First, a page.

People with episodes of intermittent explosive disorder (IED) or impulsive outbursts tend to misunderstand the intentions of people in the form of body language or other cues resulting in impaired judgement during social interactions. They perceive the intentions of others to be hostile.
They have a weakened connection between regions of the brain associated with sensory input, language processing and social interaction. The white matter in the brain region called superior longitudinal fasciculus (SLF) has less integrity and density as compared to healthy individuals or in those with other psychiatric disorders.
‘Explosive anger outbursts cause impairment of your thinking capacity taking a toll on social interactions’
The SLF connects the frontal lobe - responsible for decision making, emotion and understanding consequences of action - with parietal lobe that processes language and sensory input.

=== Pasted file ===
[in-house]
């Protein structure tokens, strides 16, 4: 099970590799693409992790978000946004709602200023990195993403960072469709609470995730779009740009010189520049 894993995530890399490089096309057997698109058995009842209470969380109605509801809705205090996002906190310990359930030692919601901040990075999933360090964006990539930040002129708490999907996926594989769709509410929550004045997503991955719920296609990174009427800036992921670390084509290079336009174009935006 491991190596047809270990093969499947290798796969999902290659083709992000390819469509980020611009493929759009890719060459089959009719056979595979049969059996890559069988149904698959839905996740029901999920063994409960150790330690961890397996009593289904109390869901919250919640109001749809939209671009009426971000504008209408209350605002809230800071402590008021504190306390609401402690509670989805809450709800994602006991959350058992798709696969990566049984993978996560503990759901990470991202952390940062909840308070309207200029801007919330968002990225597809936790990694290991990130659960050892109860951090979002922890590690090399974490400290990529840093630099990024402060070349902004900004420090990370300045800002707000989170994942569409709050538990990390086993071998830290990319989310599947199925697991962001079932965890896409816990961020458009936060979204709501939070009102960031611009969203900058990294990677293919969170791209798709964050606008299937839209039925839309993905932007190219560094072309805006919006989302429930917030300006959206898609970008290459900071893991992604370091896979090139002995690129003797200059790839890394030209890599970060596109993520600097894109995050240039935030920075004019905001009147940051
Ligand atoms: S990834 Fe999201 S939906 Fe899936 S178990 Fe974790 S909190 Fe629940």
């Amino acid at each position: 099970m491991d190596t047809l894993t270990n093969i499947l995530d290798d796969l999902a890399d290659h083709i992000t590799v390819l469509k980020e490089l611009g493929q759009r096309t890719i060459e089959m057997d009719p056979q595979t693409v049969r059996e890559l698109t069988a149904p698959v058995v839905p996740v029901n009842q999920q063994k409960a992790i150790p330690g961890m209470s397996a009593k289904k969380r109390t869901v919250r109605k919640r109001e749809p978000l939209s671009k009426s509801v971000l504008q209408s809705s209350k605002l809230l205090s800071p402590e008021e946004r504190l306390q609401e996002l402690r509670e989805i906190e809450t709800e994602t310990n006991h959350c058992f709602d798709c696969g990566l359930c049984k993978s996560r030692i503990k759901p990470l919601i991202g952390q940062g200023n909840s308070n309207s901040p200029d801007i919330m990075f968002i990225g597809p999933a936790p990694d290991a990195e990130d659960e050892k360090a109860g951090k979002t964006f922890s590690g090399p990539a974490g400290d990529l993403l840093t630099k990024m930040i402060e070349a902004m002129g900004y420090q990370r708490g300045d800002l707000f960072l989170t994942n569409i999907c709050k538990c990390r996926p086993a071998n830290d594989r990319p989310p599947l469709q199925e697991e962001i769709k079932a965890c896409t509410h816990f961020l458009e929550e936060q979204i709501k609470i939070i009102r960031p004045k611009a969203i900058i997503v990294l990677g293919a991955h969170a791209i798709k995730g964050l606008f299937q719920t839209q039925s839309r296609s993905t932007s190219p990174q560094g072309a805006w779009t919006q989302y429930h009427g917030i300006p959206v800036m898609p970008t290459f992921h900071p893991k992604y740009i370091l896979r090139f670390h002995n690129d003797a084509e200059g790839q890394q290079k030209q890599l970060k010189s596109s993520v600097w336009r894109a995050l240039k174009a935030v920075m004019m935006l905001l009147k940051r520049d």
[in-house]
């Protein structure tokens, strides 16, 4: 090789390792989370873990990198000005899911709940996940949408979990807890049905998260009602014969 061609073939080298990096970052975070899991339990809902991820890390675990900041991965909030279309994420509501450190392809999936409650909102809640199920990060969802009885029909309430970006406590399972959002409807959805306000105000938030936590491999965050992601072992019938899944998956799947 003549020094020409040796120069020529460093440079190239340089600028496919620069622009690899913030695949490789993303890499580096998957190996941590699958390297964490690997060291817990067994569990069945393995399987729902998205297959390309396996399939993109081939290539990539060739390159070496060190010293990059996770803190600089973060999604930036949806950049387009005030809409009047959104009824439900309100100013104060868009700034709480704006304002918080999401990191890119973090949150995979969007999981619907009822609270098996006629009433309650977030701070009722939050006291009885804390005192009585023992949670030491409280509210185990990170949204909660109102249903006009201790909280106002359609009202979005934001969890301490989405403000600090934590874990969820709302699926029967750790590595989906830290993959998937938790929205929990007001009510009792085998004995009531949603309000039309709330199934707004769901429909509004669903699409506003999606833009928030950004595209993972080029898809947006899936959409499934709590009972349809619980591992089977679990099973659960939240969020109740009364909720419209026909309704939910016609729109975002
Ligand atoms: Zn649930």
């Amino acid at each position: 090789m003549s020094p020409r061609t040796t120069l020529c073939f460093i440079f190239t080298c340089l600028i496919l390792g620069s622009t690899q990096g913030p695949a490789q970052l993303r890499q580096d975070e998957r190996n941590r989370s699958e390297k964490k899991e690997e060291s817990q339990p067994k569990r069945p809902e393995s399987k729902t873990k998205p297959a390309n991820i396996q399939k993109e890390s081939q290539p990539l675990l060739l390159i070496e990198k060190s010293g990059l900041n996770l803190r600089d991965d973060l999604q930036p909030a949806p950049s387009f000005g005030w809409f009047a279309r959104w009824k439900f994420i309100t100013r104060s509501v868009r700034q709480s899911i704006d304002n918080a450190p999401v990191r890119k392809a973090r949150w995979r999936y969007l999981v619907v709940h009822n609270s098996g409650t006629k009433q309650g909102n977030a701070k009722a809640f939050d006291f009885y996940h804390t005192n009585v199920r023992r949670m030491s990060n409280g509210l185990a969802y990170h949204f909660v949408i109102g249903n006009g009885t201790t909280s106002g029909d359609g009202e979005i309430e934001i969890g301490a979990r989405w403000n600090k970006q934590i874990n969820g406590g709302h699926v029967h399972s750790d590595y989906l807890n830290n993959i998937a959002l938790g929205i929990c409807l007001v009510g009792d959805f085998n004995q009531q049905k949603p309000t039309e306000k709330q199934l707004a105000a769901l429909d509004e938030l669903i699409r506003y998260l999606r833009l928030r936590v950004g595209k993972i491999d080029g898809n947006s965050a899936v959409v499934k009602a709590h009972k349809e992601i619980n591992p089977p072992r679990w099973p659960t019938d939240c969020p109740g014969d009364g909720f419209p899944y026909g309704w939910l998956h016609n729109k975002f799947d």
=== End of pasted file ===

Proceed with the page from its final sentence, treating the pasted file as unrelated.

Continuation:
The lead author of the study, Royce Lee, Associate Professor at University of Chicago said, "It's like an information superhighway connecting the frontal cortex to the parietal lobes.". "We think that points to social cognition as an important area to think about for people with anger problems," Lee added.
Connectivity is a critical issue because the brains of people with psychiatric disorders usually show very few physical differences from healthy individuals. "It's not so much how the brain is structured, but the way these regions are connected to each other," Lee said.
In the study that was published in the journal Neuropsychopharmacology
, researchers have used diffusion tensor imaging a form of magnetic resonance imaging that measures the volume and density of white matter connective tissue in the brain.
The study states that people with anger issues are not merely displaying "bad behavior". There is a genuine biological basis that can be studied and treated.